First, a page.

By Jacob Passy
The U.S. housing market will soon see a “Silver Tsunami.”
As baby boomers reach their golden years, a growing number of homeowners across the country will pass away. And with their passing, these seniors will leave behind millions of homes. And millions more boomers will choose to sell their homes as they downsize or move to retirement living facilities.
In the decade between 2007 and 2017, around 730,000 homes hit the market that were previously owned by seniors each year. But that number is expected to grow exponentially over the next couple decades. Between 2017 and 2027, 920,000 homes will be released into the market each year by people aged 60 or older, according to a new analysis from real-estate company Zillow /zigman2/quotes/205077794/composite ZG +0.85% . By the decade between 2027 and 2037, the figure is project to hit 1.17 million homes a year.
All told, Zillow /zigman2/quotes/204413973/composite Z +0.63% estimates that more than 27% of currently owner-occupied homes, around 20 million properties, across the U.S. will go up for sale by 2037 by virtue of a baby boomer dying or choosing to move to smaller home or retirement facility.
“While virtually all areas will feel the effects to some degree — between one-fifth and one-third of the current owner-occupied housing stock was impacted in every metro analyzed — this wave won’t hit all at once and won’t strike all markets equally,” Zillow’s report noted.
The Tampa-St. Petersburg-Clearwater metropolitan area in Florida is expected to see the biggest impact. By 2037, seniors will have released 33.2% of all homes in that area into the market. The Tuscon, Ariz., metropolitan area was next, with 32.6% of owner-occupied homes expected to go up for sale thanks to seniors, followed by the Miami-Ft. Lauderdale-Port Saint Lucie and Orlando metropolitan areas in Florida at 31.9% each.
Here’s how the rest of the top 20 broke down:
|Metro area||Share of homes seniors will release by 2027||Share of homes seniors will release by 2037|
|Tampa-St. Petersburg-Clearwater, Fla.||15.2%||33.2%|
|Miami-Fort Lauderdale-Port St. Lucie, Fla.||15.2%||31.9%|
|Orlando-Deltona-Daytona Beach, Fla.||14.4%||31.9%|
|Pittsburgh-New Castle-Weirton, Penn.-Ohio-W.Va.||13.6%||30.2%|
|Albuquerque-Santa Fe-Las Vegas, N.M.||12.7%||29.6%|
|Greensboro-Winston-Salem-High Point, N.C.||13.3%||29.5%|
|New Orleans-Metairie-Hammond, La.-Miss.||12.5%||28.5%|
|Rochester-Batavia-Seneca Falls, N.Y.||12.6%||28.5%|
|Hartford-West Hartford, Ct.||12.2%||28.0%|
|St. Louis-St. Charles-Farmington, Mo.-Ill.||12.3%||27.9%|
At the other end of the spectrum, Salt Lake City, Utah, is expected to see the smallest effect from the “Silver Tsunami.” With less than 20% of homes expected to go up for sale because they are currently owned by an aging baby boomer. Other cities expected to escape this trend relatively unscathed include the cities of Austin, Houston and Dallas in Texas.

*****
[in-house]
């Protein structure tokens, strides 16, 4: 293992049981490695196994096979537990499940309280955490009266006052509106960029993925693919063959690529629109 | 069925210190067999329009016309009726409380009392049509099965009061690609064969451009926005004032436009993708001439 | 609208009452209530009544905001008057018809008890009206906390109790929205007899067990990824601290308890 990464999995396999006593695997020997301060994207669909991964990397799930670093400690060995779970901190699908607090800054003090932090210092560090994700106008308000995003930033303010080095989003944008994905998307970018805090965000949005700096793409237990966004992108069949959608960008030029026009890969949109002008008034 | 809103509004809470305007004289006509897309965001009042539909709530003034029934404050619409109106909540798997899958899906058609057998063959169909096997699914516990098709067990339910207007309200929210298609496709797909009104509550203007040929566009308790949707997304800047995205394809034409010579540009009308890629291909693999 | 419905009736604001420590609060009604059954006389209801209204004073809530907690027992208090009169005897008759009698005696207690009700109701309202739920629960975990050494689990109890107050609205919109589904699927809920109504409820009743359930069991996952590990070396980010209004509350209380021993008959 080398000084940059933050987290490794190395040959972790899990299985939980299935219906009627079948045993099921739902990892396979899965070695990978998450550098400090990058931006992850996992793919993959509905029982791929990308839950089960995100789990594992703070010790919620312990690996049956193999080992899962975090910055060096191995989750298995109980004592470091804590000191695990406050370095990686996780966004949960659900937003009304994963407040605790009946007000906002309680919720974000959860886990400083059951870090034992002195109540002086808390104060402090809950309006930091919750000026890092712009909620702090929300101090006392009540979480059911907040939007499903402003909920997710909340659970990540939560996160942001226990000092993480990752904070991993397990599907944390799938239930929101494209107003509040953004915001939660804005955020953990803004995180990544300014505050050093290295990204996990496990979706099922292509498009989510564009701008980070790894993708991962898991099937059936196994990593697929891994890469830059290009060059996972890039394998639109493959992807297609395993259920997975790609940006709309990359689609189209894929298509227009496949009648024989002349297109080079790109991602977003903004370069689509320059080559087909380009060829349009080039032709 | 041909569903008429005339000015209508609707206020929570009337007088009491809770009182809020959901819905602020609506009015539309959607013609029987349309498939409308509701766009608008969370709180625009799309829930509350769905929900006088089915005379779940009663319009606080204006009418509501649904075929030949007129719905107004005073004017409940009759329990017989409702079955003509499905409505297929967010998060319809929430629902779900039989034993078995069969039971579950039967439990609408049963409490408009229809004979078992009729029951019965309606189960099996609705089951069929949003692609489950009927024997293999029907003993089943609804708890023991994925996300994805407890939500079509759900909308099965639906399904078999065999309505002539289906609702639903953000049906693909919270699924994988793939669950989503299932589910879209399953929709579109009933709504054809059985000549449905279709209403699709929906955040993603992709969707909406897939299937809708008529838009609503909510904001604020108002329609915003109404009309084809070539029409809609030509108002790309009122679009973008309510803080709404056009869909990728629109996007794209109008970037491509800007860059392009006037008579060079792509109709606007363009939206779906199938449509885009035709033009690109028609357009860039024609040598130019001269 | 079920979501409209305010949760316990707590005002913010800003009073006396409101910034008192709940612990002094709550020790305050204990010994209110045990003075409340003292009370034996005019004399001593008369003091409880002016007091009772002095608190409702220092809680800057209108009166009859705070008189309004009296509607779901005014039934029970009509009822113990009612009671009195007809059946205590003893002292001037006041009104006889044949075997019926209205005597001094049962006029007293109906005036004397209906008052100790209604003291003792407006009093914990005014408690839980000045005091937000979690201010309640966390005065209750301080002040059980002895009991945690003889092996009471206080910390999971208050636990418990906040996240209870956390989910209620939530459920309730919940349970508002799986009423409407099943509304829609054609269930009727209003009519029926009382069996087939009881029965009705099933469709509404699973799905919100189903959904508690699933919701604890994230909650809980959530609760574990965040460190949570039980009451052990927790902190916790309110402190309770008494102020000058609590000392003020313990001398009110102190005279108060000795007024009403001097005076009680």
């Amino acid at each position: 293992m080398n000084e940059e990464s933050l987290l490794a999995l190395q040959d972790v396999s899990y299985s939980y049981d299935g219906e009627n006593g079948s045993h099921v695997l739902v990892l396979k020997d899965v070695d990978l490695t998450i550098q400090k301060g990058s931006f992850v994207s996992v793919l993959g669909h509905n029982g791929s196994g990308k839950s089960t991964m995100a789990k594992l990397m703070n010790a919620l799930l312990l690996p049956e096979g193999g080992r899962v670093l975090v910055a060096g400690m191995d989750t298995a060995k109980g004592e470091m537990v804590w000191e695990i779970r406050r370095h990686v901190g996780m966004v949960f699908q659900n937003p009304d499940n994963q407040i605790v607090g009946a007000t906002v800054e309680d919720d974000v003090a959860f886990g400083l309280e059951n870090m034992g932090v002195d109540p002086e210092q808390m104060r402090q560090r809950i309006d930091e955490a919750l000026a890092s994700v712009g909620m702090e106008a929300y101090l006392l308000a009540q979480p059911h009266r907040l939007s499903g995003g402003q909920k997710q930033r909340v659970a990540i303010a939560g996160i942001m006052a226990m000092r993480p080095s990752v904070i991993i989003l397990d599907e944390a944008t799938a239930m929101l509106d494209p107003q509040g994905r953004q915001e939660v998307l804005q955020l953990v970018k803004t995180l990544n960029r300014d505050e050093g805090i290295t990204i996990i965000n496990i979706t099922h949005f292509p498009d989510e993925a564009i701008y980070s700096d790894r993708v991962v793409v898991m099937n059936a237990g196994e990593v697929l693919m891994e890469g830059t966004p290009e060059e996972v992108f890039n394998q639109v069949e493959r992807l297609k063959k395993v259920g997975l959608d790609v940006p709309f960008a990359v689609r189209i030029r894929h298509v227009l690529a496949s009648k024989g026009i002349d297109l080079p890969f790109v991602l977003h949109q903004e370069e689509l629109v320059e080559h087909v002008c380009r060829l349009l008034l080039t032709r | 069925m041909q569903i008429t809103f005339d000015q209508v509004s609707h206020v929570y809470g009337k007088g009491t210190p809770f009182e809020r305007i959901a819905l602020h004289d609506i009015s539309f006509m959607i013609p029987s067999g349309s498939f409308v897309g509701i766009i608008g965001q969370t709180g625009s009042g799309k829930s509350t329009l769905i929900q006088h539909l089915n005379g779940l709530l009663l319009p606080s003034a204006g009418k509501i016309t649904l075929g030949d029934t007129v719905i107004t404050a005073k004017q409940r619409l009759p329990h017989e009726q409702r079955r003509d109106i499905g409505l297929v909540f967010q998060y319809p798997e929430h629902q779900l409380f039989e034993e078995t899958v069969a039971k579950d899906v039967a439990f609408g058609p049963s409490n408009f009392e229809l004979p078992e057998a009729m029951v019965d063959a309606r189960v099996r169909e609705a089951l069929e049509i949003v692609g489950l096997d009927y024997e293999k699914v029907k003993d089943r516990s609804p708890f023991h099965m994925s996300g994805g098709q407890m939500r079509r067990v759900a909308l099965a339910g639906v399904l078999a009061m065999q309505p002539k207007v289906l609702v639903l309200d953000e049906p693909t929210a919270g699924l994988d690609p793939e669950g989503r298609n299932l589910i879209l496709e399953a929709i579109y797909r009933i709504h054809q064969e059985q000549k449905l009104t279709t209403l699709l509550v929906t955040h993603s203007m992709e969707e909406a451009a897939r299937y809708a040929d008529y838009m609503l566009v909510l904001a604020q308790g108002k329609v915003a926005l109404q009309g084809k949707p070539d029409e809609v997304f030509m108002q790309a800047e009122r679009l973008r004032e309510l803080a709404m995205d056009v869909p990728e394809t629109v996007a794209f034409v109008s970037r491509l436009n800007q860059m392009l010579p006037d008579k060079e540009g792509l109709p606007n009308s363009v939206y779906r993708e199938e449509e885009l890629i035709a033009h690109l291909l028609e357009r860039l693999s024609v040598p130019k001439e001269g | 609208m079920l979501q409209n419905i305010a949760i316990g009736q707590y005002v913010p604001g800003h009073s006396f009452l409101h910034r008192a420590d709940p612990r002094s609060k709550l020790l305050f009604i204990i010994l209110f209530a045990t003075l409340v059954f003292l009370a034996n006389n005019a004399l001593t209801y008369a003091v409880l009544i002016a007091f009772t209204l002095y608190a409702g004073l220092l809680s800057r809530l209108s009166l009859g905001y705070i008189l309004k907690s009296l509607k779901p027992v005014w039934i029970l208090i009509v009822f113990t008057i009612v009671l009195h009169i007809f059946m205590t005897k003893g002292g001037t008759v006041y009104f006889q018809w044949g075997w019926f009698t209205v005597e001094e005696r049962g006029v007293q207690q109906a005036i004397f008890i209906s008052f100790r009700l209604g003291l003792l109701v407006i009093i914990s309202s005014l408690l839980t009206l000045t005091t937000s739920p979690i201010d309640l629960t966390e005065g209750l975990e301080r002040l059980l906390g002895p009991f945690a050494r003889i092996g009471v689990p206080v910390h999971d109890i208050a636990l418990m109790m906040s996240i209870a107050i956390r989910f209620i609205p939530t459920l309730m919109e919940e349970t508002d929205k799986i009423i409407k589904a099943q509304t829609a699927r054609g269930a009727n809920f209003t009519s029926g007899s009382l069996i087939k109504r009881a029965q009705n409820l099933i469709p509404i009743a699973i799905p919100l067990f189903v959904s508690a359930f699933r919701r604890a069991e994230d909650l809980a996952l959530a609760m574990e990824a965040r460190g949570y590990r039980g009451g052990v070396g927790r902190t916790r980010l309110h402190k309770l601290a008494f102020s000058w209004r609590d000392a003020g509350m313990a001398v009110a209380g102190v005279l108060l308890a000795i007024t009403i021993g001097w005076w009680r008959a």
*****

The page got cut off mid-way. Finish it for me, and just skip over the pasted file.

Within certain cities, the tsunami can have very different effects. For instance, the greater Phoenix metropolitan area is only expected to see 28.2% of its homes hit the market because of the “Silver Tsunami.” But the towns of El Mirage and Sun City may see nearly two-third of their homes become available, since these areas are very popular retirement communities.
The Silver Tsunami could provide relief for prospective home-buyers in some market. Baby boomers have been blamed for causing the current affordability crisis in the housing market because many more of them are choosing to age in place when compared with previous generations. This has effectively taken millions of homes off the market that would otherwise be available to young families looking to become first-time homebuyers.
As a result, the flood of homes this trend will bring to these markets should help keep prices more affordable and make the prospect of homeownership more feasible. Unfortunately, though, many of the cities that will see the most homes freed up are locations that have proven to be less popular places to live among millennials and Gen-Xers.
That means millions of homes may hit the market with few people interested in purchasing them. In the longer run, this could create issues related to inheritances and generational wealth, because the children who inherit these homes in less desirable areas may struggle to find a buyer and capitalize on their windfall.